Appeal from a judgment (denominated order) of the Supreme Court, Onondaga County (James P. Murphy, J.), entered February 3, 2009 in a CPLR article 78 proceeding. The judgment, inter alia, granted the petition.
PRESENT: SCUDDER, P.J., HURLBUTT, PERADOTTO, GREEN, AND GORSKI, JJ.
FOR REVIEW OF MEMORANDUM AND ORDER A DETERMINATION OF DISMISSING
It is hereby ORDERED that the judgment so appealed from is unanimously reversed on the law without costs, the cross motion is granted and the petition is dismissed.
Petitioners commenced this CPLR article 78 proceeding seeking review of the determination to expel their son from respondent school. According to petitioners, respondent failed to undertake certain mandatory procedures related to the individualized education plan established for petitioners' son. Supreme Court granted the petition and vacated the expulsion. The court also denied respondent's cross motion seeking to dismiss the petition, based on respondent's failure to await a manifestation review prior to expelling petitioners' son (see 8 NYCRR 201.4; see also Education Law § 4402  [b]  [j]; § 4404  [a]). The court relied on Education Law § 3602-c and the decision of the Court of Appeals in Board of Educ. of Monroe-Woodbury Cent. School Dist. v Wieder (72 NY2d 174) in concluding that petitioners' son could not be expelled until such review was held. We now reverse, inasmuch as petitioners failed to exhaust their administrative remedies pursuant to the Education Law prior to seeking judicial review, and "the court has no discretionary power to reach this issue" (Matter of Nelson v Coughlin, 188 AD2d 1071, 1071, appeal dismissed 81 NY2d 834; see generally Matter of Semel v Ambach, 118 AD2d 385, 388). Pursuant to Education Law § 4404 (1), petitioners were entitled to file a complaint and to have an impartial hearing officer review their complaint at a hearing. The determination of the hearing officer would then be appealable to a "state review officer" (§ 4404 ). Only after those two administrative procedures were exhausted would petitioners be permitted to maintain a special proceeding in Supreme Court (§ 4404  [a]).
Were we to reach the merits, we nevertheless would conclude that reversal is required. Education Law § 3602-c (2) (a) provides in relevant part that "[b]oards of education of all school districts of the state shall furnish services to students who are residents of this state and who attend nonpublic schools located in such school districts, upon the written request of the parent[s]...." "[S]uch request[s] shall be reviewed by the committee on special education of the school district of location, which shall... assure that special education programs and services are made available to students with disabilities attending nonpublic schools located within the school district on an equitable basis" (§ 3602-c  [b] ). Nothing in section 3602-c mandates that a nonpublic school such as respondent provide any services to students. Rather, that statute places the relevant mandates on the public school district in which the nonpublic school is located to provide services to students attending the nonpublic school (see § 3602-c  [a]; see also 20 USC § 1412 [a] ). The decision of the Court of Appeals in Board of Educ. of Monroe-Woodbury Cent. School Dist. supports that conclusion. In that case, the Court of Appeals addressed the issue of "where the [special] services [for disabled children] are to be offered--whether in the public schools, or in the religiously affiliated private schools" (id. at 178). The Court of Appeals held that Education Law § 3602-c "does not mandate that a [school] board can provide special services to private school [disabled] children only in regular classes and programs of the public schools, and not elsewhere" (id. at 183). It is implicit from the decision in Board of Educ. of Monroe-Woodbury Cent. School Dist. that such services are provided by public rather than nonpublic schools. Thus, the reliance by the court on Education Law § 3602-c and that case is misplaced.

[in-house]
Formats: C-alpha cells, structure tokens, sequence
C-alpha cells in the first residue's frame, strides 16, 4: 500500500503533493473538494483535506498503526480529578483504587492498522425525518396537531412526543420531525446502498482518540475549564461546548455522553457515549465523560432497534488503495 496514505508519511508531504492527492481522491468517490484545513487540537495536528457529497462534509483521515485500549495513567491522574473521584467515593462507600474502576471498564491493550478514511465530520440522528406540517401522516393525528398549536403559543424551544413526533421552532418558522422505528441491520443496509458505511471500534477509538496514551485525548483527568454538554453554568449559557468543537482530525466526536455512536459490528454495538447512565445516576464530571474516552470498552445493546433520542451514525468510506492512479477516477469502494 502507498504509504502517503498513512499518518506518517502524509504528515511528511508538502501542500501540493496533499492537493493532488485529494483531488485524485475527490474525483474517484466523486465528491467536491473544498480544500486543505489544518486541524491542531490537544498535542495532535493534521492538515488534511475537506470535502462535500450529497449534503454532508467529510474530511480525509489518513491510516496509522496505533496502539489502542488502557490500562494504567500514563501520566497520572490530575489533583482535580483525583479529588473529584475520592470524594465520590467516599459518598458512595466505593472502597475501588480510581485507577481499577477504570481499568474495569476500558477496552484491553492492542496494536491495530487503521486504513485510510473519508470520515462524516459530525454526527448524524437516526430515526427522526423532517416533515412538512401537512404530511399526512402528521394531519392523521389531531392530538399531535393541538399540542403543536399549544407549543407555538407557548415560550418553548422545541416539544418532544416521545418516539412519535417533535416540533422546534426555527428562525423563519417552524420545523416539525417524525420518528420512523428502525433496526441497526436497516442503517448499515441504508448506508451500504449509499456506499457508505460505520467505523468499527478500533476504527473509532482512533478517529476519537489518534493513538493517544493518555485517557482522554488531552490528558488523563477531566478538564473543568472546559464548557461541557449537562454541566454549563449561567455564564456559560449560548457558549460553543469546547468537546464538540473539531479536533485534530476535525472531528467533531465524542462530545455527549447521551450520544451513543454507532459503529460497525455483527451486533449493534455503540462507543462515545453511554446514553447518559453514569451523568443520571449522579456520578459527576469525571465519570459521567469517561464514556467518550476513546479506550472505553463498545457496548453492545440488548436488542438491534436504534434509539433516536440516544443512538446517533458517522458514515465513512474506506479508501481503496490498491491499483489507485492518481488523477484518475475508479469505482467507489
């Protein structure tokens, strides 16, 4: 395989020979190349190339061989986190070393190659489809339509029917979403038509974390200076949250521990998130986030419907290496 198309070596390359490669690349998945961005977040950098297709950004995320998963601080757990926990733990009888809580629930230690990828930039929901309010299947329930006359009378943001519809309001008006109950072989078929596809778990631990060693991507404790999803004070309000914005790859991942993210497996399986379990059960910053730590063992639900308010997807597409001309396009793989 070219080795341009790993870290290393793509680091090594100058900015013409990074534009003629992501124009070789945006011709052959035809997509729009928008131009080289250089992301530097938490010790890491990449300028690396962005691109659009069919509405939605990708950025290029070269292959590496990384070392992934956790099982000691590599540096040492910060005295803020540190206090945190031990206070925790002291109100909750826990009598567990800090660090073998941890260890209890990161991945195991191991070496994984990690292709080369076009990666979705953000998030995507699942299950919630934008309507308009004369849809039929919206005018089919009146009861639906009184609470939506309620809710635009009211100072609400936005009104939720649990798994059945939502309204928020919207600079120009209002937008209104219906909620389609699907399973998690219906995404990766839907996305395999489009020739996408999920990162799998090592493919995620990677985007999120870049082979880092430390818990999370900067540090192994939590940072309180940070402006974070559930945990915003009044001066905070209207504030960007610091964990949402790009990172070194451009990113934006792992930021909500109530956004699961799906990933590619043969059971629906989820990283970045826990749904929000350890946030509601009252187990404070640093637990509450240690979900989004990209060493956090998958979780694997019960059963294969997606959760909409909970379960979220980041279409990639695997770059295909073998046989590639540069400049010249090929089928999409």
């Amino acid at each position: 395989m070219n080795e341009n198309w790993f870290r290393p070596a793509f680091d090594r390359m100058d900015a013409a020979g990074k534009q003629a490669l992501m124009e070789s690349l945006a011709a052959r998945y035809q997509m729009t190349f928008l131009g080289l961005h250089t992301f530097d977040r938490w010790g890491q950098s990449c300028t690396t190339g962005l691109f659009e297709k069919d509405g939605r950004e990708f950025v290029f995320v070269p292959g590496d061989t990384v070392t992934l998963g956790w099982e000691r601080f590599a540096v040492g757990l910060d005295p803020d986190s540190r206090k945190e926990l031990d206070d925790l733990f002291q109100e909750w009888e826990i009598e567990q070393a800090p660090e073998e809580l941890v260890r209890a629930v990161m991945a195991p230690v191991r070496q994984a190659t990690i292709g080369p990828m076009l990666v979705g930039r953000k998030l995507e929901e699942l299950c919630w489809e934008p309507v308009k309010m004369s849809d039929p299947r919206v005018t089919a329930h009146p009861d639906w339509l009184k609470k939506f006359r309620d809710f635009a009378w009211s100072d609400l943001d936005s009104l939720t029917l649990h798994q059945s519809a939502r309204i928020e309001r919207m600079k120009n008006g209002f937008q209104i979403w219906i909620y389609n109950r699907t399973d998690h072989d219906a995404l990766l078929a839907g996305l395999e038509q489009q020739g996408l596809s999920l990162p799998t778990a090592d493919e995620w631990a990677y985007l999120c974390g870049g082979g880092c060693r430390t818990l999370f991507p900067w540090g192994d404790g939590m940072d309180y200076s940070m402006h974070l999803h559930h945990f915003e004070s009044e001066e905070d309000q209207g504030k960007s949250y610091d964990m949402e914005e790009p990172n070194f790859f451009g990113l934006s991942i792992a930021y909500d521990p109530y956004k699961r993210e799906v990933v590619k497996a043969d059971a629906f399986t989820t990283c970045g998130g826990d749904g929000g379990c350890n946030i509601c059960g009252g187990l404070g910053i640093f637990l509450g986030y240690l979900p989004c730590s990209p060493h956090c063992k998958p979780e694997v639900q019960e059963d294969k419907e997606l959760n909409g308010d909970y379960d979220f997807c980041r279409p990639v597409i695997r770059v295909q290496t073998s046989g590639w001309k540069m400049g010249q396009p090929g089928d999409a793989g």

Even assuming that the court instead intended to rely on article 89 of the Education Law, including section 4404, and the relevant provisions of the Individuals with Disabilities Education Act (IDEA) governing the appeal procedures for complaints concerning manifestation determinations (see § 4404  [a]; 20 USC § 1415 [k] ), we conclude that such provisions apply to public school districts and not to respondent, a nonpublic school (see generally St. Johnsbury Academy v D.H., 240 F3d 163, 171-172). Indeed, the central purpose of the IDEA (see 20 USC § 1400 [d]  [A]) and article 89 of the Education Law (see generally § 4401 ) is to afford a "public" education for children with disabilities. Thus, we conclude that respondent was not required either to undertake or to await the outcome of a manifestation review prior to expelling petitioners' son.
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